The above gif is the moment before the iconic photo of Amanda Polchies holding a feather up against the line of Royal Canadian Mounted Police and was part of our “Elsipogtog: The Fire Over Water” episode a few weeks ago. You can see how she moves the feather to the other hand - and also that the police are much closer than the photo shows.
For recent news, there is also an Indigenous Nationhood Movement Tumblr to follow.
We are giffing (gifing?) our favorite moments from 2013 episodes as we count the days until we return with new episodes in late January 2014. This episode was produced by Andréa Schmidt and featured Native Correspondent Wab Kinew. -KT
On October 17, the Royal Canadian Mounted Police raided a protest site set up by Mi’kmaq people and their supporters trying to prevent a Texas-based corporation from fracking. The company had received rights to explore for shale gas by the province of New Brunswick.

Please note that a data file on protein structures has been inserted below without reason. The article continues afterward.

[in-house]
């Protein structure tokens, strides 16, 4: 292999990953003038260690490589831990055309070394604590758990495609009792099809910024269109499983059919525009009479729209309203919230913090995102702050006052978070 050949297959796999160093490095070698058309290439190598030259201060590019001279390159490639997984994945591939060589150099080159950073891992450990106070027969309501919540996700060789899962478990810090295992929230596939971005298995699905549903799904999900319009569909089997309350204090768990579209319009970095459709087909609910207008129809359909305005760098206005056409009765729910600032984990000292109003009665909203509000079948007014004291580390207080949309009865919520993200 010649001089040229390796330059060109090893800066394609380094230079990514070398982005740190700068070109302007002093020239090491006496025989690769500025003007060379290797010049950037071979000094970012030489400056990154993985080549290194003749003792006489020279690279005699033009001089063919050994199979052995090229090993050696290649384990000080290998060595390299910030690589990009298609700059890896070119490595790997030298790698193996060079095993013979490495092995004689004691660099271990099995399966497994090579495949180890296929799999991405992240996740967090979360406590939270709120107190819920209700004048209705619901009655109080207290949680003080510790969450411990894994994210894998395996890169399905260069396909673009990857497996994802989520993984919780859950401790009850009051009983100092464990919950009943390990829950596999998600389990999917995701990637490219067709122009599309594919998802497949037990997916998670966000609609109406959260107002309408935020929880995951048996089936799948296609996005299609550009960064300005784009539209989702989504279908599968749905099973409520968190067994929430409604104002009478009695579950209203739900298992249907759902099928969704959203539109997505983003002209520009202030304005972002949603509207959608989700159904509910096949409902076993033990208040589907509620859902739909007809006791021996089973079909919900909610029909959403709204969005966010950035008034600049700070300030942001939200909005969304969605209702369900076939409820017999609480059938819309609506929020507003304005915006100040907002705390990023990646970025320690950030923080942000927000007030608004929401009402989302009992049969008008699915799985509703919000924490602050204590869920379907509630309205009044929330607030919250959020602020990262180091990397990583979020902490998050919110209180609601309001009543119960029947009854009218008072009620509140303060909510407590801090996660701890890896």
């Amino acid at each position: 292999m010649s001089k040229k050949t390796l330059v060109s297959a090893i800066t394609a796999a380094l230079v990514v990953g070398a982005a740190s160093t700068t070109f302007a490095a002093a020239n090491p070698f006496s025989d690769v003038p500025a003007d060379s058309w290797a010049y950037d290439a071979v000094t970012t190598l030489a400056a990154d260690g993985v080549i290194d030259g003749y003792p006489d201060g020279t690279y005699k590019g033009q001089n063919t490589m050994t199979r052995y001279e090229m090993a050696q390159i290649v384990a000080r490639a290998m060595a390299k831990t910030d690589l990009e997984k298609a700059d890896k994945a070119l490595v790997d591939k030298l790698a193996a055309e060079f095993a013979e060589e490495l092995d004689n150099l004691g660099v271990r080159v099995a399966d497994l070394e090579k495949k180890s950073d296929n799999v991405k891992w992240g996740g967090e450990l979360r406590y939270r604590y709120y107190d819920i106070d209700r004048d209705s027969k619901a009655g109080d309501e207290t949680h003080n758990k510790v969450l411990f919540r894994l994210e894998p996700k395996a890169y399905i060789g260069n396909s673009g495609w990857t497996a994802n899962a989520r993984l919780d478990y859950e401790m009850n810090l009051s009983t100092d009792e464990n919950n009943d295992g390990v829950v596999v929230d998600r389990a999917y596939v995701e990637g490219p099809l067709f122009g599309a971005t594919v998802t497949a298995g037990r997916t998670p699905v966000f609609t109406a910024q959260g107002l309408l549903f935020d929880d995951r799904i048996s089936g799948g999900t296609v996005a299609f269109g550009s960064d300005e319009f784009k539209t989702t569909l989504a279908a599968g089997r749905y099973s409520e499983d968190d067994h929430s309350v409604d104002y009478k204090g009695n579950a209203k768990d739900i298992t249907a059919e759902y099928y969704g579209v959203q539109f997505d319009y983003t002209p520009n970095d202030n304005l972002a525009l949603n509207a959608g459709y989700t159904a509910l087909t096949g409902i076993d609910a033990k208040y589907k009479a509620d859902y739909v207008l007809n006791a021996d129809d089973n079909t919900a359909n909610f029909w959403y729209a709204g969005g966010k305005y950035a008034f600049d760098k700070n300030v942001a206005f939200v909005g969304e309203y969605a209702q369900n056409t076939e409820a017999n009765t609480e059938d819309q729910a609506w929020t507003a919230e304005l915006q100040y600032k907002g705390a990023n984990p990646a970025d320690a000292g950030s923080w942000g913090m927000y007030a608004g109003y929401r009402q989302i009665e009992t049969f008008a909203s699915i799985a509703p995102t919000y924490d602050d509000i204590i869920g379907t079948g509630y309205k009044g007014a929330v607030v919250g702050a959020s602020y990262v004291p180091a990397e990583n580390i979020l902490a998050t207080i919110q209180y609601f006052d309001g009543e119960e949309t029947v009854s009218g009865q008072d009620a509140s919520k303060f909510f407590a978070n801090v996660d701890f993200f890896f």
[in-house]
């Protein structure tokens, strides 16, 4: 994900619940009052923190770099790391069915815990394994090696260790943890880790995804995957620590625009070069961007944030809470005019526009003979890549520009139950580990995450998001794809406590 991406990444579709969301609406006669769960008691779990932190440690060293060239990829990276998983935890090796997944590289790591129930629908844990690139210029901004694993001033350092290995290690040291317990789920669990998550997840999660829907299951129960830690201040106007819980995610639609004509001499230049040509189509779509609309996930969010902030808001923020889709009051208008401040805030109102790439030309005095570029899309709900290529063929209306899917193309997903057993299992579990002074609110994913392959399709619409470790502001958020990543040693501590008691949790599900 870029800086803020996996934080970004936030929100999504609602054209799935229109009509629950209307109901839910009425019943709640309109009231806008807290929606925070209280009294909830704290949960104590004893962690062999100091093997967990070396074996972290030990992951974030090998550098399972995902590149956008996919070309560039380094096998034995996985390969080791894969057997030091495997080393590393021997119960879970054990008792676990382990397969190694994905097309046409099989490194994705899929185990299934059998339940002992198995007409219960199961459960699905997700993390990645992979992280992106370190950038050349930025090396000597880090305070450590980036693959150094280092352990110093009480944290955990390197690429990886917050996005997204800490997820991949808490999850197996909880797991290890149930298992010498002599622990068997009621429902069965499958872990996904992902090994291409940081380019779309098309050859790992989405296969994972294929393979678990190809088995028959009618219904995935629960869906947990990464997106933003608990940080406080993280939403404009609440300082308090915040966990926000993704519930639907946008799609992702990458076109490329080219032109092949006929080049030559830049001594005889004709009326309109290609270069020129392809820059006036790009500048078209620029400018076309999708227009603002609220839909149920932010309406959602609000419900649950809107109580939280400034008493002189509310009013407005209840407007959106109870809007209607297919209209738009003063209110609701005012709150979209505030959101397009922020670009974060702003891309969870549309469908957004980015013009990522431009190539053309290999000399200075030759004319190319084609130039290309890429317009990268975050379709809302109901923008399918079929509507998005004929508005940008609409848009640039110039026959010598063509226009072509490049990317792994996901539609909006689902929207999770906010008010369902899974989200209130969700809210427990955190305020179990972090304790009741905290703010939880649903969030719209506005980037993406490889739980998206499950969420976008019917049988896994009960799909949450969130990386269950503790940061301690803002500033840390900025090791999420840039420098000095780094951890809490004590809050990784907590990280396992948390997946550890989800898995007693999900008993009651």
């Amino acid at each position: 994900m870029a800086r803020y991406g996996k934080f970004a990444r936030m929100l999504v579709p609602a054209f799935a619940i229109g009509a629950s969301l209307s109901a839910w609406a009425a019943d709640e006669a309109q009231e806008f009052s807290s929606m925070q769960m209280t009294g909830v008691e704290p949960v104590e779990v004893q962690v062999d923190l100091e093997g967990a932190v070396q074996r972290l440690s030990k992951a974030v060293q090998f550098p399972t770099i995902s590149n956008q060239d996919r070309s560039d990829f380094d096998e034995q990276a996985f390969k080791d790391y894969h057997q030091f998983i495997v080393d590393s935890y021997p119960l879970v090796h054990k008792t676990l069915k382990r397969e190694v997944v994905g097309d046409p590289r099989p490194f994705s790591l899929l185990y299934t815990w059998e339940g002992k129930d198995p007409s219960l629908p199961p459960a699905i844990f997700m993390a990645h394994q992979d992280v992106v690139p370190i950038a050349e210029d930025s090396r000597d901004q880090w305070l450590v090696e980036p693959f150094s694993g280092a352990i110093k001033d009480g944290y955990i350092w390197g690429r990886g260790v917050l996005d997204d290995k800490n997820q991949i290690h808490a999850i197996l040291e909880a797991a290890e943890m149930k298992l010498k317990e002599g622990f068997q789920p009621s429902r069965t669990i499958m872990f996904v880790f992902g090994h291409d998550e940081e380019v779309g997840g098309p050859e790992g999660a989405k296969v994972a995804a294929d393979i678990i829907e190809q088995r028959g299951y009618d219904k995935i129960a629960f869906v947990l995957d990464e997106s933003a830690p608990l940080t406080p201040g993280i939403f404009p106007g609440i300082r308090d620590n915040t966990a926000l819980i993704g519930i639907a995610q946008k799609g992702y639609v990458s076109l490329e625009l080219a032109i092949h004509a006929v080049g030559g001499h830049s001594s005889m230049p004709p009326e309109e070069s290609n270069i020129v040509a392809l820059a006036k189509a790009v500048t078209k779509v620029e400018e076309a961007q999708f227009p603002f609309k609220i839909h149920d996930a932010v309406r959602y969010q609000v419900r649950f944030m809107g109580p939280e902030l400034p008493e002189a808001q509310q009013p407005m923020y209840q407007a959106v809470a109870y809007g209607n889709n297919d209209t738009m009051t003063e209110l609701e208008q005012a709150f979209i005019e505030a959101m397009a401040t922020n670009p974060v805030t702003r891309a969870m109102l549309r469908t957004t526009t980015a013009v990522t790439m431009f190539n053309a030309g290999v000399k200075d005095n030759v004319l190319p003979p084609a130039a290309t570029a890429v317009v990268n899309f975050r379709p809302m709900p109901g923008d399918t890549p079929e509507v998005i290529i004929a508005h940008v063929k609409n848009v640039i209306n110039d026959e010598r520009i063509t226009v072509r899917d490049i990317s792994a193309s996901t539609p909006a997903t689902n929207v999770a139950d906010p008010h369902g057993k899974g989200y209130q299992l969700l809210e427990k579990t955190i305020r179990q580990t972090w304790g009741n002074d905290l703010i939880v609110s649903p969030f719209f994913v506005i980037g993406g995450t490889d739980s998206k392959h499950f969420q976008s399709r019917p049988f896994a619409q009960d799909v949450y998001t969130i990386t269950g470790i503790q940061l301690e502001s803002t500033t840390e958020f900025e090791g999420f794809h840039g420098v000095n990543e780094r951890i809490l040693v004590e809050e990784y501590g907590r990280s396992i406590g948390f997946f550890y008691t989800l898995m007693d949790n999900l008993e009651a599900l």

Carried out by police with dogs and automatic weapons, the raid turned to chaos as residents of the Elsipogtog First Nation arrived to confront them. Police pepper-sprayed elders and fired sock rounds to control the crowd. Six police vehicles were set ablaze. Some 40 people were arrested.
It was the most spectacular eruption yet of a struggle led by indigenous people to protect land they say they’ve never ceded and water they consider sacred – a struggle that grew quietly for three years, and shows no sign of slowing now.
Fault Lines traveled to New Brunswick to ask why their fight caught fire, and find out what happens when Canada’s First Nations say no to resource extraction projects they oppose.
The background reading and livetweet archive have more from this episode.
Your favorite 2013 Fault Lines moment?
KT has made another great gif to commemorate a powerful moment from our last Fault Lines episode, “Elsipogtog: The Fire Over Water.” This particular bit of video of Amanda Polchies praying in front of a line of RCMP officers was filmed by Chris Sabas of the Christian Peacemaker Team.
I really love this idea of framing the moments leading up to (or following) an iconic photo moment. Thank you Kristen!